Cultural Acceptance of Addiction

February 07, 2013  •  Leave a Comment

 

You know how some people feel that you can open any book to any random page and you will hear the message the you need to hear at that moment?  The thing is you have to listen.  And when I say listen I don’t mean with you ears.  I’m not going to start preaching, or lecturing, so don’t worry.  But I’m going to tell you my experience.  And what to me was a “revelation”.  

 

A few weeks ago Annette and I started to read a passage from the bible every morning.  And sometimes a passage from “the Illuminated Rumi” as well.  We would just open the book and read the first passage that we turned to.  Ok to be fair sometimes we aimed at the new testament after reading a few of the darker chapters from the old testament.  But still you could say that is simply what we were guided to do to get the message we needed.  

 

A while after we started this we also started a 21 day detox cleanse diet.  Today is about 2 weeks after completing that diet.  And we watched a movie that to my surprise brought a number of events into perspective.  The movie was “Flight”.  A story about a pilot who landed a broken aircraft saving most of the passengers.  However he was an addict.  And refused to get help.  

 

I finished watching the movie and at first thought I can’t relate to that.  I’ve never been a drinker or a drug user.  I got up and took a shower getting ready for bed and as I started the shower I began to think about the morning and what I had to do.  The work that had to get done and the projects to complete.  And I thought to myself that I’ll need to get a mocha.   You know where this is going now right?  The interesting thing was the feelings that went with the thoughts.  At first thinking about the jobs to do I felt heavy, burdened and almost tired.  Thinking about the mocha, I actually was excited.  I was looking forward to it.  Not for the taste but because I knew that I’d get energized and peppy and productive.  I would wake up and zoom thru my work with focus.  

 

Then I thought of the pilot in the movie who drank to much to dull his pain and then snorted coke to “get right”.  What was the difference?  Legally, socially, and perhaps morally there may be a difference, and perhaps there is a difference in scale but the addiction is the same.  And suddenly I heard the messages that I had been reading over the weeks.  Messages that had made no sense until now, or passages that I’d read many times and thought I knew the meaning but didn’t make my own.  

 

this morning we read from Luke I think.  The parable that Jesus spoke to his desciples saying among other things that a man can not serve two masters, he cannot serve both God and Mammon.  Actually that was the second thing we read because the first thing I picked out was another of what seamed like a constant repetition of the same thing I seem to always pick which was another chapter about the heathens in Israel and how the children of judea would be victorious and blessed and how the essentially drunken partying squatters of Jerusalem where going to be smitten.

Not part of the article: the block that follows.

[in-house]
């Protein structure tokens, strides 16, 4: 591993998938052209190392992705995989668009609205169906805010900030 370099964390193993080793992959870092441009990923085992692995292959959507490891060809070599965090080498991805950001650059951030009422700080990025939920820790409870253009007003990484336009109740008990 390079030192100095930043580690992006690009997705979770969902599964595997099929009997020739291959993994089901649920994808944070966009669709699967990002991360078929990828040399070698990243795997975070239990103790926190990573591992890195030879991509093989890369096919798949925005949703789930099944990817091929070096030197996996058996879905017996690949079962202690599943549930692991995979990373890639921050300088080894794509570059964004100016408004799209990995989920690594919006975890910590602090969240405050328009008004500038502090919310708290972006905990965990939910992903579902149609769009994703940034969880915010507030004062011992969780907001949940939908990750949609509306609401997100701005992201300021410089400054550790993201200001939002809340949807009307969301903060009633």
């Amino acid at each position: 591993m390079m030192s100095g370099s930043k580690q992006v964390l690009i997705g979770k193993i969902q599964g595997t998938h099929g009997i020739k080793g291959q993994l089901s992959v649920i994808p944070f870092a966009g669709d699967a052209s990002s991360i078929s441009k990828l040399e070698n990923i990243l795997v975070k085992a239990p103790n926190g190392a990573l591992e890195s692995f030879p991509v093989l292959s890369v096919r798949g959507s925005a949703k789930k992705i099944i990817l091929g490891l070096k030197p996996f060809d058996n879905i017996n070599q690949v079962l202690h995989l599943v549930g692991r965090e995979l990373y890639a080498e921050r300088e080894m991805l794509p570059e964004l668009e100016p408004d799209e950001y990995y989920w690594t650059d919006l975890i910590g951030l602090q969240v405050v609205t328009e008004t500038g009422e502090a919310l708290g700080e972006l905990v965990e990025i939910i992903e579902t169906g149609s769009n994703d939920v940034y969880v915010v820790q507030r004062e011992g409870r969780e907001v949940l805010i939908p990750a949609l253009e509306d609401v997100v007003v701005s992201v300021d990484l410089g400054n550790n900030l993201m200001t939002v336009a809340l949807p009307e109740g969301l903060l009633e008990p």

There was a common thread that has been running thru words I’ve been reading.  And It has to do allowing things to control me like caffeine and sugar.  Even when I know they are bad for me.  I’ll crash after a mocha and be even less effective.  I’ll consume more calories and gain more weight.  I’ll eat less healthy food, robbing myself of good nutrition and healthy energy.  And lets not forget the ridiculous price.  We complain about 4 dollar a gallon gas and then pay 5 bucks for a 16 oz glass of poison.  I would know all this and in the same moment order the drink anyway.  That is an addict.  

 

I had gone three four weeks without a mocha.  I had one and then another today and was now planning my next one in the morning. Thats how fast it happens and how easily it is justified.  I had work to do, and I’d be more effective with caffeine.  Of course I didn’t say caffeine, I would say I just worked better around the “white noise” of a busy coffee house.  

 

What is more compelling to me than my personal revelation that I was an addict to Starbucks is that I was OK in the eyes of society by association.  I couldn’t be sick because everyone else is doing it and has done it for decades.  We are told its good and we “deserve” a treat.  Its refreshing, or energizing or simply makes us happy.  Now I’m not just talking about mochas now but all things that fall in the category of feel good happy foods.  How funny that is to even write.  “Feel good”, that is what we are told and that is what we feel in the short term.  But most of us know that it doesn’t last.  Soon we feel depressed, fat, tired, shaky, and if we eat too much we stand a good chance of getting some disease like diabetes or heart disease.  What is the difference between that and a smoker or an alcoholic?  

 

Am I going to never eat another cookie?  Or never have another mocha?  Probably not.

I do like treats.  But just as you can’t work all the time and you have to take time to play, one can enjoy some of the delicious joys of our world.  But it must be limited to a proper ratio and never allowed to control us or become expected, automatic, or habitual.   

 

Messages come to us in all forms and from many sources.   I’m going to try and listen more and maybe I’ll hear more and I won’t have to be taken to the slow class to watch a movie on the subject before I catch on in the future.  This is my latest Genesis to Revelations, whats next?


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